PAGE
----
Ay-ay-ay; i.e., “ie” or “ei”?

It bugs me when English speakers get the German pronunciation of sounds made by the vowel combinations “ie” and “ei” wrong — especially those English speakers who have lots of interaction with Germans and by extension lots of opportunities to practice reading these sounds. My much more tolerant wife explained to me why this happens so often:

  1. Those sounds are not represented consistently in English (think “receive” versus “achieve”).
  2. Not everyone knows the simple rule English speakers can use to pronounce “ie” or “ei” correctly everytime.

I can’t do anything about #1, but I can help you with #2, so here goes:

The sound that the combination “ie” or “ei” will make is always the same of the English name of the 2nd letter.

Thus, the electronics conglomerate is pronounced “see-mens” and not “sigh-mens” and the intellectual, moral, and cultural climate of an era is prounounced “zyte-guy-st” and not “zeet geest”. Likewise, it really is “franken-styne” and not “franken-steen,” despite what Gene Wilder’s character proclaims.

5 thoughts on “Ay-ay-ay; i.e., “ie” or “ei”?”

  1. Carrie

    It bugs me more when English speakers cannot pronounce English sounds correctly (unless on purpose, of course or… I would be very guilty). Do you want to drink some MELK, sleep on a PELLOW, eat a BEGGLE, et cetera, to name three off the top of my head.


  2. Cliff

    Uh-oh, I think I hear the Kimsalian discussion of new-q-ler q-pons coming back around.

  3. Nargan

    Not to sound naive, but are their words that native Germans slaughter often (like MELK, PELLOW, WARSH, etc)? I figure that the problem exists in any language, but might just be easier for us (Carrie and I) to scrutinize English, since it’s our native tongue. What say you, bilingual friends???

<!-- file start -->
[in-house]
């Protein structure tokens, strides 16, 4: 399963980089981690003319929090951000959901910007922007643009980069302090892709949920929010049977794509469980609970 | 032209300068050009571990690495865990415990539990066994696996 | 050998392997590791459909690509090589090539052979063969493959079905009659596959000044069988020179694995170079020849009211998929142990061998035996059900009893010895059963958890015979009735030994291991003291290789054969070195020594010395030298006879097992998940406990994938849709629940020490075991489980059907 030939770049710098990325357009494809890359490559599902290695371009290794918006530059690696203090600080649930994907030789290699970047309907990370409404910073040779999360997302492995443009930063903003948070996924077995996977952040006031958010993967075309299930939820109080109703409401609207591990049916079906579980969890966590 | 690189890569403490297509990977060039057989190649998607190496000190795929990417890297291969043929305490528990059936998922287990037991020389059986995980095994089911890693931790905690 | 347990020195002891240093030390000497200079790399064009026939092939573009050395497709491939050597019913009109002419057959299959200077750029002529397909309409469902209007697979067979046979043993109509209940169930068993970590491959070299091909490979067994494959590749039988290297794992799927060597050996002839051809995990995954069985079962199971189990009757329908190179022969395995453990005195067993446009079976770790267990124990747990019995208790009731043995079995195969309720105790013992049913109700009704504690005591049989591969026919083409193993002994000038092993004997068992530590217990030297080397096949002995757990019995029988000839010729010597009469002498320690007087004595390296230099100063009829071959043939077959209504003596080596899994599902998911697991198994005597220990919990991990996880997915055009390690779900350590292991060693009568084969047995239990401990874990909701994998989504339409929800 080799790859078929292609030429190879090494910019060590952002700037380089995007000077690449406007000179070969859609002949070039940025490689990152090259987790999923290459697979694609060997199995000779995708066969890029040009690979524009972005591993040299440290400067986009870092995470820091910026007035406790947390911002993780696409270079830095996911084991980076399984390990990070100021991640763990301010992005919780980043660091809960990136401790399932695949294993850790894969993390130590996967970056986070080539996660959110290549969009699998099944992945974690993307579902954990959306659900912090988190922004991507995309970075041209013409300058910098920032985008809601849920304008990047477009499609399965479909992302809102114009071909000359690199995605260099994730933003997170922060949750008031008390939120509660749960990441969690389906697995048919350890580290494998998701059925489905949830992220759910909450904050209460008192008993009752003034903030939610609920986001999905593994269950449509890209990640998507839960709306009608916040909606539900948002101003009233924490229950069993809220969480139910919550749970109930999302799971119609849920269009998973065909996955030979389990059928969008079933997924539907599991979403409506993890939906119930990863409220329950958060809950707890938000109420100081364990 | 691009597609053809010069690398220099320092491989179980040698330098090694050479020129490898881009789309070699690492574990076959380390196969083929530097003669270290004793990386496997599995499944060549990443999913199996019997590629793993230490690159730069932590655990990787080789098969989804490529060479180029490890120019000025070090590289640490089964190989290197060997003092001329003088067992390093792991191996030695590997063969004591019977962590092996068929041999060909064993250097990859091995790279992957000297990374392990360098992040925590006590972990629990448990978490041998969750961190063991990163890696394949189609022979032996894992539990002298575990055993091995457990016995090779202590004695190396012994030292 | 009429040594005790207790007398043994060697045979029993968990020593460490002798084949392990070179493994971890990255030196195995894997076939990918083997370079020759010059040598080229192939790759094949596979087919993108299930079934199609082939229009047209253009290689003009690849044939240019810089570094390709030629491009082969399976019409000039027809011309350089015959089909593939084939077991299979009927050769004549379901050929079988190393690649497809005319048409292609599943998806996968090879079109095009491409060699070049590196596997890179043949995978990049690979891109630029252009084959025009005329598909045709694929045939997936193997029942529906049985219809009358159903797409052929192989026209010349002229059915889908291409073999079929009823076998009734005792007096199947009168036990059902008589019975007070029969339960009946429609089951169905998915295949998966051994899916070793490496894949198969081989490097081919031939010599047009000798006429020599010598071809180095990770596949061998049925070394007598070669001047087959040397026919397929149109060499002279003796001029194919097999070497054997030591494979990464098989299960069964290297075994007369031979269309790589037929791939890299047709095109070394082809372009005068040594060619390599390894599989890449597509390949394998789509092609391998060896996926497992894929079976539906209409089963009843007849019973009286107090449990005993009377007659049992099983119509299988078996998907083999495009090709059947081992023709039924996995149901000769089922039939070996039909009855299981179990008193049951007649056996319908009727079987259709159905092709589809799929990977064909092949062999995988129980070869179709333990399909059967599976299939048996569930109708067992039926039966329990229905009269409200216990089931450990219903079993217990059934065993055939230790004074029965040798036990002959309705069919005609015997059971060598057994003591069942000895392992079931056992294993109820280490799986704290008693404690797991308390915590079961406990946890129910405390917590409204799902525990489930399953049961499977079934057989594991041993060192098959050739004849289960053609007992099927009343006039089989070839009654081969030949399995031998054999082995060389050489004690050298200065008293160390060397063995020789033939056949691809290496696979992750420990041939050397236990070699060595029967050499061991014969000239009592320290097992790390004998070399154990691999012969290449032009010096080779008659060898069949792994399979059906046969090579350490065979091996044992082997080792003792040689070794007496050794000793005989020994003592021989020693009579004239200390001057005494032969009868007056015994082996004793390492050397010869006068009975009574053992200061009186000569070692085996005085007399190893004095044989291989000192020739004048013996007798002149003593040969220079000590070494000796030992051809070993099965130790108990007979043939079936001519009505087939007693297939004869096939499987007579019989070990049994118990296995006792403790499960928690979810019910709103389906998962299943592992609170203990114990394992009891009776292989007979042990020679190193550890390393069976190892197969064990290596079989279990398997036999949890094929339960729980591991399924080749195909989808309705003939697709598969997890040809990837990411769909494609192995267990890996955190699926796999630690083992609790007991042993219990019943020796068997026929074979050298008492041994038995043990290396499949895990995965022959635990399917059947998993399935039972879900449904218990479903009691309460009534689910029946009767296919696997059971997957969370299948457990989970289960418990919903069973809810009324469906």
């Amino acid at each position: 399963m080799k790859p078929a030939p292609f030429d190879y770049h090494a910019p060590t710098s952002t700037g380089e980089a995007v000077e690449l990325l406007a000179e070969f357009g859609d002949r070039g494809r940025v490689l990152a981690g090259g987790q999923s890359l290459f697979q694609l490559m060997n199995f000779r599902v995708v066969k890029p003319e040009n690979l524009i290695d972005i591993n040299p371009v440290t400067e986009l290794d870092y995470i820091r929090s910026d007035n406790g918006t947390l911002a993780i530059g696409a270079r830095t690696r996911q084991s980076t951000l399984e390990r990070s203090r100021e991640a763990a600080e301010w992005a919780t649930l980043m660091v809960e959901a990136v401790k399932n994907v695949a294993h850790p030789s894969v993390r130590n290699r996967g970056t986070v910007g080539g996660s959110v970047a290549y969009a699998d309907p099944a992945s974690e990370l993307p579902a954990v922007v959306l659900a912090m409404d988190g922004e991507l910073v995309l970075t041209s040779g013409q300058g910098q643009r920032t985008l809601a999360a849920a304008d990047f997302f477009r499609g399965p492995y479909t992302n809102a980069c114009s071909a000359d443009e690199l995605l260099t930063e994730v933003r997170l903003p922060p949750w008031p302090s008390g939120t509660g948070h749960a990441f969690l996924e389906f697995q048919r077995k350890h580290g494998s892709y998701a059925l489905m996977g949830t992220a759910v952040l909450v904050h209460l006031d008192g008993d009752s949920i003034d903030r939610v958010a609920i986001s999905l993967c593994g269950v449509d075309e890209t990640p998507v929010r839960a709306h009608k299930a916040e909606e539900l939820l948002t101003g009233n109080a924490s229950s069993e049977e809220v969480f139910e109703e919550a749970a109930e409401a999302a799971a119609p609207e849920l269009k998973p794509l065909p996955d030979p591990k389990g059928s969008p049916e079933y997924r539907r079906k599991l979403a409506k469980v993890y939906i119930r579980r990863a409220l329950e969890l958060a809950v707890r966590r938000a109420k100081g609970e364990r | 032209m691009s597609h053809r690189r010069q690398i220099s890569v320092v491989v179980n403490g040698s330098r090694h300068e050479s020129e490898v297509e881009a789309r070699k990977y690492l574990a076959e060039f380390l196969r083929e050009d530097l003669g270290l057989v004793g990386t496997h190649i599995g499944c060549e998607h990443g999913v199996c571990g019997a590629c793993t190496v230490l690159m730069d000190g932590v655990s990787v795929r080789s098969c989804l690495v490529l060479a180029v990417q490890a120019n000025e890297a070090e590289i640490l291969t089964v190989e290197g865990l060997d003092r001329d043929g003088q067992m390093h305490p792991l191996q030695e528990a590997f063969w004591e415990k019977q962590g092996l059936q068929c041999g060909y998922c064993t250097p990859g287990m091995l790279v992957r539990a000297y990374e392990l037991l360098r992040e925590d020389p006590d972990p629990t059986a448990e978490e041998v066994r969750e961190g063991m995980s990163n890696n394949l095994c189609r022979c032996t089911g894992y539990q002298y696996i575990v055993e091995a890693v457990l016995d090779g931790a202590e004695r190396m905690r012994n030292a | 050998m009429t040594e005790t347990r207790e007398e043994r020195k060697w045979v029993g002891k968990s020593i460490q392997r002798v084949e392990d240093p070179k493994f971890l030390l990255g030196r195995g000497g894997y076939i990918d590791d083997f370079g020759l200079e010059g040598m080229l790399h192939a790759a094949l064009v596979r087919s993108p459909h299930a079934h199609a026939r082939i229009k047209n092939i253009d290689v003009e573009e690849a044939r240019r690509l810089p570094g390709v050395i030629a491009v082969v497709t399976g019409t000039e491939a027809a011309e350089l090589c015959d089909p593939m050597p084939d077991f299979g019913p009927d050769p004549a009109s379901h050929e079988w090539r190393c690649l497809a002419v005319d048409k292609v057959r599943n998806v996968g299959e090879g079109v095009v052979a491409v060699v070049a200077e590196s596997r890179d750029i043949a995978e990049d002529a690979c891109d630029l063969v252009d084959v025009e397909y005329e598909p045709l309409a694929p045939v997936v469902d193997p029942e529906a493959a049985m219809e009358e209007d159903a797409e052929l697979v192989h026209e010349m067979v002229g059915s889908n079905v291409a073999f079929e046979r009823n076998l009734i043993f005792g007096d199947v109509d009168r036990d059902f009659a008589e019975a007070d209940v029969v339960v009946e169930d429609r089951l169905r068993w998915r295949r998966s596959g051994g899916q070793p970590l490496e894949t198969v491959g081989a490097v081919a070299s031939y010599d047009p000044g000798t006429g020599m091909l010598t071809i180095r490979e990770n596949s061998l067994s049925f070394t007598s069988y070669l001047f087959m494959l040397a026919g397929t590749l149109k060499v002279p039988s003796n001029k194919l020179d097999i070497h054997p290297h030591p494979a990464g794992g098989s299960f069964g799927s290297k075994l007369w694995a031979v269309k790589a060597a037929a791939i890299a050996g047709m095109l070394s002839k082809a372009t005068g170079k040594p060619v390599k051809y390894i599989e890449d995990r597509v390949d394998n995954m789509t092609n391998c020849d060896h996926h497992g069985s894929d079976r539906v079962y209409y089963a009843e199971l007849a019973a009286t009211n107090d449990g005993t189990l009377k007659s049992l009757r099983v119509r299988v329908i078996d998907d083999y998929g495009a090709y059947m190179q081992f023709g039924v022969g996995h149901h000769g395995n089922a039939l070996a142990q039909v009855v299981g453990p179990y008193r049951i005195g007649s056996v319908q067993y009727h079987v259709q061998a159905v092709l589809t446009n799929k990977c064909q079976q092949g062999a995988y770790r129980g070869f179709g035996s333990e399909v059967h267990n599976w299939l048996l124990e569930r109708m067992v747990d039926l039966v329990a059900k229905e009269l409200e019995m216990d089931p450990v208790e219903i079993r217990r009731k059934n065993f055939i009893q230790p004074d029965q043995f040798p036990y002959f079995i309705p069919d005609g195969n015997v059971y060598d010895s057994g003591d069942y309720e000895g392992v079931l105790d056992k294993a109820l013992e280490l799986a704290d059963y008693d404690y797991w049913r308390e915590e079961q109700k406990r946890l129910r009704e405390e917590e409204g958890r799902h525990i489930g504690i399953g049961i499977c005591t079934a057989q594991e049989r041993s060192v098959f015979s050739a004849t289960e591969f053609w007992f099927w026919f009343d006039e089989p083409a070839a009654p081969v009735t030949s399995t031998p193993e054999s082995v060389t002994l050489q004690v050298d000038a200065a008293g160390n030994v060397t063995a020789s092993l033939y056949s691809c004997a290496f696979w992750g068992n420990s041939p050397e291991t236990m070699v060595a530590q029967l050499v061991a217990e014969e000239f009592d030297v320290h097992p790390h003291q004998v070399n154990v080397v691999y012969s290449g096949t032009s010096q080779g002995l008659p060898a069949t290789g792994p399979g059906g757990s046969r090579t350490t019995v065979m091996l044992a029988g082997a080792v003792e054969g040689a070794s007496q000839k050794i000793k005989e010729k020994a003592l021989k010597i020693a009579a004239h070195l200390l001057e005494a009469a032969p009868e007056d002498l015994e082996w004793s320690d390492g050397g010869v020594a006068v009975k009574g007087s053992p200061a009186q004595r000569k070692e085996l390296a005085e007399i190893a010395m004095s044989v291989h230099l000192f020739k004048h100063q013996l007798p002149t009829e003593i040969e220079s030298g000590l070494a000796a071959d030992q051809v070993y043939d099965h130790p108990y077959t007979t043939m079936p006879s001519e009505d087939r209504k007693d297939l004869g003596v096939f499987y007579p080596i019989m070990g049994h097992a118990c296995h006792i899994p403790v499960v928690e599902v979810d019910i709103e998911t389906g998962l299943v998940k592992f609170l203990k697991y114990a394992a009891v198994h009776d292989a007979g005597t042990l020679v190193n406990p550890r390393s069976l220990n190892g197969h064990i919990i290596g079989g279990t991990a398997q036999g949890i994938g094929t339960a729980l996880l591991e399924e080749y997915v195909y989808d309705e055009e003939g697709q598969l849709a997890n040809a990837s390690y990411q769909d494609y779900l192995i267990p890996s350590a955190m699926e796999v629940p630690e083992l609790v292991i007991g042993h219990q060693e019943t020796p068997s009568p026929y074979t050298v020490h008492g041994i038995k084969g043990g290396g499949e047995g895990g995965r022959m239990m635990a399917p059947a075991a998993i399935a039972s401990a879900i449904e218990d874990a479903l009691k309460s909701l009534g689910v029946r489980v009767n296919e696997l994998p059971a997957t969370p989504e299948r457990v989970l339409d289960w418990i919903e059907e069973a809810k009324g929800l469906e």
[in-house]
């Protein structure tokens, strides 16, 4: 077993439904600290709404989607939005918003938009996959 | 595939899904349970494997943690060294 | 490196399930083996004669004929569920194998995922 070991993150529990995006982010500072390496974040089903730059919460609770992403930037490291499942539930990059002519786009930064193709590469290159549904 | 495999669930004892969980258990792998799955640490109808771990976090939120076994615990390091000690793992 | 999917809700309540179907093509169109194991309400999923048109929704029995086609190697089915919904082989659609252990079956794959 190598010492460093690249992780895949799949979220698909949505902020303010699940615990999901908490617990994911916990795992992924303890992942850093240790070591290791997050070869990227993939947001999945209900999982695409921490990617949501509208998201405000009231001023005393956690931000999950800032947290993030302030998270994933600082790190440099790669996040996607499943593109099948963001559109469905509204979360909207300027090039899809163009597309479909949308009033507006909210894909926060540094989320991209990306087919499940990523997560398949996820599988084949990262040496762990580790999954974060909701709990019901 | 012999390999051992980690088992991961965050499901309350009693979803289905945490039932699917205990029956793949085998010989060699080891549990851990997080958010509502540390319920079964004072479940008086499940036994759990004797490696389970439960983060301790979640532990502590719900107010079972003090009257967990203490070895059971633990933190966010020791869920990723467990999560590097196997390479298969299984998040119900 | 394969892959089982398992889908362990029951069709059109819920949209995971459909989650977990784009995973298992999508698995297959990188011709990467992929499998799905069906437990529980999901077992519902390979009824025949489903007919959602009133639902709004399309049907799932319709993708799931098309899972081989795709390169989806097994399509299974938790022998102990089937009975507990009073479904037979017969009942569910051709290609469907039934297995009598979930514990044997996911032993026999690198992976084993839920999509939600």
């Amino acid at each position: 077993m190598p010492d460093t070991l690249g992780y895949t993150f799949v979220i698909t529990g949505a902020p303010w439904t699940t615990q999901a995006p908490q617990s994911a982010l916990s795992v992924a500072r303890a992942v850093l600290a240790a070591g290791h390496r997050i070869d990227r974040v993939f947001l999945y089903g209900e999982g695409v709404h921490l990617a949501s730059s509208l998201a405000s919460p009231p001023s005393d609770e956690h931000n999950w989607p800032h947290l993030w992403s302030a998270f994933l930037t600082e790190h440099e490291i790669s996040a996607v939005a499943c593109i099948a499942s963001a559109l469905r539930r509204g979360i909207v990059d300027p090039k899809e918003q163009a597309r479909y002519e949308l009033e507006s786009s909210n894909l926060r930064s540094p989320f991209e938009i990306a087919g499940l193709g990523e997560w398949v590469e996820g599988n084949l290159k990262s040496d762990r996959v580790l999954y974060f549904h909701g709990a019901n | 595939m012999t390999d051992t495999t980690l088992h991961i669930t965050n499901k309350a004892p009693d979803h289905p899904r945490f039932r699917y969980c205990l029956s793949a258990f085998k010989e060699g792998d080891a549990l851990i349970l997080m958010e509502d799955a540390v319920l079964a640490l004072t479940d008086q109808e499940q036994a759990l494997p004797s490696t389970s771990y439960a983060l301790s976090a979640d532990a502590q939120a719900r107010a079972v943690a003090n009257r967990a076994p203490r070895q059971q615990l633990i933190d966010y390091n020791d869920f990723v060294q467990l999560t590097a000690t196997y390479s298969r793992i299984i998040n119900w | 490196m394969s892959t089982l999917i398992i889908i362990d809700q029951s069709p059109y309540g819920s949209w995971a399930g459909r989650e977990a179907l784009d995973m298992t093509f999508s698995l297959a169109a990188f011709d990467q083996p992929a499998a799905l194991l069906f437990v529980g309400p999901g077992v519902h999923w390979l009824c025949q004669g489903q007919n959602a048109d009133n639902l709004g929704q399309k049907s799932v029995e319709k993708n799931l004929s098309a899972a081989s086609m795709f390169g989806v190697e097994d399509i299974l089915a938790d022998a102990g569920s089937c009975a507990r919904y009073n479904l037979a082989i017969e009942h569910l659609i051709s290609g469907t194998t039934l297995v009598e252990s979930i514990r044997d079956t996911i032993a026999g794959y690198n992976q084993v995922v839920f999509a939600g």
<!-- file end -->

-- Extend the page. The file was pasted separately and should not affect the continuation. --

By the way, thanks so much for recommending The Adventures of Kavalier and Clay–I’m through the first 90-odd pages and thoroughly enjoy it. Chabon is a master of diction, and the language is so rich that I feel like I have a whole new arsenal of Scrabble words from reading this book. Watch out, MAB and Lee, I am going to triple-word score your behinds with words like ‘inchoate’ and ‘cenotaph’!


  4. Cliff

    Germans have pronunciation variations, but it’s more dialectical (is that a word?) – meaning they “beef” the whole language. Think Bavarian versus Swiss German versus Prussian versus Black Forest, etc. They don’t seem to screw up just a handfull of words like Melk and Pellow, etc. – they do it with gusto.

  5. Hyder

    Could someone please phonetically spell “Leitchfield” for me?!!

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